It's not all that bad. First of all I don't think that Windows XP is more vulnerable than any other software product in the consumer market with the same complexity. Quite to the contrary. An up to date installation of Windows XP is probably as good as it gets for most of us.
Don't forget that newer versions of Windows are also vulnerable, most of the time even by the same exploits. The reason for this is the large codebase all of them have in common. Other operating systems like Mac OS X and Linux have their issues, too. They are just not as targeted as Windows is, because they are not quite as widespread.
In the case of ATMs Windows XP is just fine. ATMs are operated very differently than a typical PC is:
- They are set up by corporations that have an interest in keeping them safe
- There are no users surfing on dubious websites or opening mail attachments
- Only software that is needed, is installed. You don't expect a big office suite, a modern browser and other things to be installed on such a system. This vastly minimizes the attack surfaces.
- They are not exposed to a LAN with potentially infected machines. The only way the user can interact with the system is by pressing one of ten or so buttons.
- There is probably a whole lot of network monitoring going on, so any unusual traffic will raise an alert.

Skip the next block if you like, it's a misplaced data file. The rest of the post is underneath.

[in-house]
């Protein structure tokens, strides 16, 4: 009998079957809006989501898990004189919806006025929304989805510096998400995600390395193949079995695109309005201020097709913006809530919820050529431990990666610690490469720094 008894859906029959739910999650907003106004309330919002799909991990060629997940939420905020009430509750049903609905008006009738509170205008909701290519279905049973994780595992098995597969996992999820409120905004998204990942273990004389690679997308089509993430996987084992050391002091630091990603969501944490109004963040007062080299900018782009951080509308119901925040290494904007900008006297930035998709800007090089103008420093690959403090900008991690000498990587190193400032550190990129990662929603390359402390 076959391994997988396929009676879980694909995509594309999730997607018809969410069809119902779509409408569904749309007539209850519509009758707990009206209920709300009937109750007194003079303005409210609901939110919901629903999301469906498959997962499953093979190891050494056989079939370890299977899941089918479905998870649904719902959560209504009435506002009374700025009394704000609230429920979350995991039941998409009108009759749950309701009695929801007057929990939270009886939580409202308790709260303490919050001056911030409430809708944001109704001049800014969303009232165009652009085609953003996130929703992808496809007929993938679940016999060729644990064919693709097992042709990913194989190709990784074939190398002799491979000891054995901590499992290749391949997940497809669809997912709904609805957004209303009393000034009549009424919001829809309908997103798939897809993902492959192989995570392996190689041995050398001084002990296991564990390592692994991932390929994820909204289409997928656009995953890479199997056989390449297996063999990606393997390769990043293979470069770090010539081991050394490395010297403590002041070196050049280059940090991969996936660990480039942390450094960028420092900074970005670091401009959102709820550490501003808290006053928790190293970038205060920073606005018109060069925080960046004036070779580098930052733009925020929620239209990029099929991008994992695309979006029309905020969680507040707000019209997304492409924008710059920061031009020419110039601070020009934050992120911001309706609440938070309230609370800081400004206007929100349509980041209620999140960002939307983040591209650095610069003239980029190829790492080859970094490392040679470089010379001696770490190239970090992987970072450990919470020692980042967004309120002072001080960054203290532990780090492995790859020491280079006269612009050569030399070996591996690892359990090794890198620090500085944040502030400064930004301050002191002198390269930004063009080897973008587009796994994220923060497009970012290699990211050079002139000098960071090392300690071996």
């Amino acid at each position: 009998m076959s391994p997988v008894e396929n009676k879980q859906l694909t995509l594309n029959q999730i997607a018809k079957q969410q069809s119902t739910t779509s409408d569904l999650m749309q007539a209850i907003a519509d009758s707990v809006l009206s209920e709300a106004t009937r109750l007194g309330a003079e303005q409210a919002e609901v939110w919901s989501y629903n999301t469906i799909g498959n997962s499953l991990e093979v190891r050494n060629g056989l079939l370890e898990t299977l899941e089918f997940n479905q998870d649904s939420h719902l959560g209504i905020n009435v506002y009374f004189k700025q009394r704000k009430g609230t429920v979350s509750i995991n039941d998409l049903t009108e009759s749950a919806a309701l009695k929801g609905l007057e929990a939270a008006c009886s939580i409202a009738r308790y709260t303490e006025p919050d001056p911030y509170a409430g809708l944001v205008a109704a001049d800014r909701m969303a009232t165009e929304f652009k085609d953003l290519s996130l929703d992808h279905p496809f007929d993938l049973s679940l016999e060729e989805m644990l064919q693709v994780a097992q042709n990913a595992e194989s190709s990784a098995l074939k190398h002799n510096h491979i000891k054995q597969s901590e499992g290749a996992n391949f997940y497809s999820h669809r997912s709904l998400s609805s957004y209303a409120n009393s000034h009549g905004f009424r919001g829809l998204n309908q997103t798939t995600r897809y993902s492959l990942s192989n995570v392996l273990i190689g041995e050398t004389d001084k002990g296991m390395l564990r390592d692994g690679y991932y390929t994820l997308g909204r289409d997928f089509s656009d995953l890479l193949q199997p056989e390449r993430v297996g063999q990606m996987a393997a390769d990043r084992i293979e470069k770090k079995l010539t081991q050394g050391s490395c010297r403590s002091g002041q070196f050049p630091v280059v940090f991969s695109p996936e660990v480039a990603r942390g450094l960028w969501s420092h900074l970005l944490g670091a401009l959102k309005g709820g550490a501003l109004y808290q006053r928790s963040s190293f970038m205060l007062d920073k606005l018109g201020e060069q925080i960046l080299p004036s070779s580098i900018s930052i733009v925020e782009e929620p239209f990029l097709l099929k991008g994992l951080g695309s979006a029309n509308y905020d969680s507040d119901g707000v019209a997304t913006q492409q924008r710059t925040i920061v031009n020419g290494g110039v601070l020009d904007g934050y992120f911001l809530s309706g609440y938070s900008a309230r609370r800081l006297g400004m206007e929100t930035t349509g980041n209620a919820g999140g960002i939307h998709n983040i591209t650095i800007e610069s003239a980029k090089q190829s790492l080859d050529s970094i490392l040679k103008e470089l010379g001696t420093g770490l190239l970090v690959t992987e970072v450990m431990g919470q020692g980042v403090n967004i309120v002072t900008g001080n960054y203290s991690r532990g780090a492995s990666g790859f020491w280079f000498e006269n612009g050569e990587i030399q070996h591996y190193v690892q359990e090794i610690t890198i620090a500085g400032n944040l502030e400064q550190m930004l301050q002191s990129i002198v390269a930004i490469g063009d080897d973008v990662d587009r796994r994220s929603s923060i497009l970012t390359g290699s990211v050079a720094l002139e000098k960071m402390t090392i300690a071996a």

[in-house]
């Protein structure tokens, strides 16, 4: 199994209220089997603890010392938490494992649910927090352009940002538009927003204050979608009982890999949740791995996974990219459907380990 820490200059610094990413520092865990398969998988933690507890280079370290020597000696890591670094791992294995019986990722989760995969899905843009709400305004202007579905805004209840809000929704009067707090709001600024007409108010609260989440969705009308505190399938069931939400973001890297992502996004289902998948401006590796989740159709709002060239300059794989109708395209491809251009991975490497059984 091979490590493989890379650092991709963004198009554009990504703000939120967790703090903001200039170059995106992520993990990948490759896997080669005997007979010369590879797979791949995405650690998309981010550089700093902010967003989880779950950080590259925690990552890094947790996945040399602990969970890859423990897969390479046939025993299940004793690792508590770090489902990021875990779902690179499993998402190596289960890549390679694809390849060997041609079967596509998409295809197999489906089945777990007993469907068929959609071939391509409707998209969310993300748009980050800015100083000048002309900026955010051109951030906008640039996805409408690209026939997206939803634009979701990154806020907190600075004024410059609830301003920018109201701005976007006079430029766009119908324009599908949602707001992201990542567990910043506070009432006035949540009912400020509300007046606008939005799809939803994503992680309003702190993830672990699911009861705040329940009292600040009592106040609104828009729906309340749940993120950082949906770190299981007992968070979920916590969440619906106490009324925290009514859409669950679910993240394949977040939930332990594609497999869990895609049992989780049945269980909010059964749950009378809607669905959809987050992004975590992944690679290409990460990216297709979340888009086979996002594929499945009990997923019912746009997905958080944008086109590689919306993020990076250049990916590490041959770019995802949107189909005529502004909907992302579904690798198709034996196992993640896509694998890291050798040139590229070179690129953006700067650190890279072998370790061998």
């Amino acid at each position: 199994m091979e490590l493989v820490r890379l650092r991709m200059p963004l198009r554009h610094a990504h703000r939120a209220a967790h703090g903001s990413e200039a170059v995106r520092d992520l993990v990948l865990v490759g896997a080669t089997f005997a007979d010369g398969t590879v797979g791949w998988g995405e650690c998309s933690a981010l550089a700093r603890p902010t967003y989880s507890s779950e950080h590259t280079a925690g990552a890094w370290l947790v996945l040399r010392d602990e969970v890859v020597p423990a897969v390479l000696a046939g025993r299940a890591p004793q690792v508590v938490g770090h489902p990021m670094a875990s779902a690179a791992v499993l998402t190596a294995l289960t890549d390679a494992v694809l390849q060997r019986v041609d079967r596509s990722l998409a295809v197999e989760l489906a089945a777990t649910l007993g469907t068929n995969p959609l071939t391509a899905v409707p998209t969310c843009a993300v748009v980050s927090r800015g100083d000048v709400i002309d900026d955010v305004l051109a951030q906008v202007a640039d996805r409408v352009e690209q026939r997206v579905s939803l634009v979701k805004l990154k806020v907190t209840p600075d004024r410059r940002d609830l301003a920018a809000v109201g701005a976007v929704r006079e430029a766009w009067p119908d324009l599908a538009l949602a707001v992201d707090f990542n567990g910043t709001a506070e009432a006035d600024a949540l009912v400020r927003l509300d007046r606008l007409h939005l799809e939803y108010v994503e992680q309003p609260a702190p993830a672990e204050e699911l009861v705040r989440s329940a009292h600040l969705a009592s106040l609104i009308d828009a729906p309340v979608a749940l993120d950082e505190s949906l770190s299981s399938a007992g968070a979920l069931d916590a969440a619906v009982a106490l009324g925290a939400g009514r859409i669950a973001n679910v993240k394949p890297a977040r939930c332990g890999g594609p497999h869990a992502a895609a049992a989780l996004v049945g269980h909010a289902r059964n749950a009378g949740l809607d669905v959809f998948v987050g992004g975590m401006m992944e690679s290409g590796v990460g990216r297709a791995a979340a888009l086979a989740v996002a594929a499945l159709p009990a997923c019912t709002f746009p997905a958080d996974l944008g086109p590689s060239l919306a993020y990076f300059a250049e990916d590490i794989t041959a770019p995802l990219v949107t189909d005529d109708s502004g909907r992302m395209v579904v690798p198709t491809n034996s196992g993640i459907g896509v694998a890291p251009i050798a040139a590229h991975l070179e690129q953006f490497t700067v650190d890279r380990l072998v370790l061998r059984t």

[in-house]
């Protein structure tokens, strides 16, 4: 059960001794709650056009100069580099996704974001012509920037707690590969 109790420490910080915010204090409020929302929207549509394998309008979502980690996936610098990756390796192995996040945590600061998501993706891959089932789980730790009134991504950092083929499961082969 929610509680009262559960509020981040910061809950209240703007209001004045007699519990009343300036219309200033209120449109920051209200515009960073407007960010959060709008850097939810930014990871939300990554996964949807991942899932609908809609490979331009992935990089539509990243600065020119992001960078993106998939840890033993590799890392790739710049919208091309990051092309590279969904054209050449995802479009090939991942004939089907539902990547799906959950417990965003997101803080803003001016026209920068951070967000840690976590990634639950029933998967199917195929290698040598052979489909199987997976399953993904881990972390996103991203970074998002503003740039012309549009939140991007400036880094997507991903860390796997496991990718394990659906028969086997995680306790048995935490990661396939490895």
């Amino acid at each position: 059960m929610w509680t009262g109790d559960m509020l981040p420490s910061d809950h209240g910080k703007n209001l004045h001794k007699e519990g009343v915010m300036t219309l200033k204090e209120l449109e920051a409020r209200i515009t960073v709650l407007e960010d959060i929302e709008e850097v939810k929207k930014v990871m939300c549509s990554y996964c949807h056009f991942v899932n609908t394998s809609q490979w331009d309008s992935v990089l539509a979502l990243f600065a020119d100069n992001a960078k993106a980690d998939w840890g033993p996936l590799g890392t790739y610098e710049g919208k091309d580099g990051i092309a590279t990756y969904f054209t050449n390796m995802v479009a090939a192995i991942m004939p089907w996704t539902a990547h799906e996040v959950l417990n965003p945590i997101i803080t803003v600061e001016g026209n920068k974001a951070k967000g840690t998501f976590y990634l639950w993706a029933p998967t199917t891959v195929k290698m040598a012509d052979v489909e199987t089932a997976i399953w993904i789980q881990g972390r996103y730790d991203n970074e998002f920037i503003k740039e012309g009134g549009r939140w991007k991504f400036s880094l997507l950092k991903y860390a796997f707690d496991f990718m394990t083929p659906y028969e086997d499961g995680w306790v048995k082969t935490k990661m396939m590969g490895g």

- Most vulnerabilities can be mitigated with proper configuration, e.g. by using EMET. I fully expect that these systems are administrated by experts.
Furthermore they are just dumb terminals after all. The ATM itself is not bookkeeping your account, but is only sending the appropriate commands to the bank, where all of the important stuff is happening. In Europe, where chip cards are widely spread, there is additional security as the chip card gets involved into any transaction, so the other side can be quite sure that someone with a valid card is standing in front of the ATM.
Does all of this mean that ATMs are perfectly safe? No, of course not. There have been instances where ATMs were exploited. But as soon as you start to inform yourself about security, you are going to notice that there is no perfect security. Its always a tradeoff and you need to balance correctly.
By the way: Maybe you want to listen to the most recent episode of Security Now, which is a podcast dedicated to (digital) security.